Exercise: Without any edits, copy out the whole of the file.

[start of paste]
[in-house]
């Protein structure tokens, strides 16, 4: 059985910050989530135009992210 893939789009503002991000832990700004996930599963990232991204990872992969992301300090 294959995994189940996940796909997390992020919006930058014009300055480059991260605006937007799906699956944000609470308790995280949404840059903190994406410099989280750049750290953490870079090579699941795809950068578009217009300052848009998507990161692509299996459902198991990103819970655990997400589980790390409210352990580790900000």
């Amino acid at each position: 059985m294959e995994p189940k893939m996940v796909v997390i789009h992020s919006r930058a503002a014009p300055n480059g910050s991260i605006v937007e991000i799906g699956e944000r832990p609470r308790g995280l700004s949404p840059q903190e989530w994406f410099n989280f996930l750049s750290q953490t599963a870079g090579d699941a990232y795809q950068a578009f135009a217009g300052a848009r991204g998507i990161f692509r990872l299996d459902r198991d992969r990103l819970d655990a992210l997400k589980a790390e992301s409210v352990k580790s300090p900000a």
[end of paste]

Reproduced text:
[in-house]
């Protein structure tokens, strides 16, 4: 059985910050989530135009992210 893939789009503002991000832990700004996930599963990232991204990872992969992301300090 294959995994189940996940796909997390992020919006930058014009300055480059991260605006937007799906699956944000609470308790995280949404840059903190994406410099989280750049750290953490870079090579699941795809950068578009217009300052848009998507990161692509299996459902198991990103819970655990997400589980790390409210352990580790900000």
């Amino acid at each position: 059985m294959e995994p189940k893939m996940v796909v997390i789009h992020s919006r930058a503002a014009p300055n480059g910050s991260i605006v937007e991000i799906g699956e944000r832990p609470r308790g995280l700004s949404p840059q903190e989530w994406f410099n989280f996930l750049s750290q953490t599963a870079g090579d699941a990232y795809q950068a578009f135009a217009g300052a848009r991204g998507i990161f692509r990872l299996d459902r198991d992969r990103l819970d655990a992210l997400k589980a790390e992301s409210v352990k580790s300090p900000a």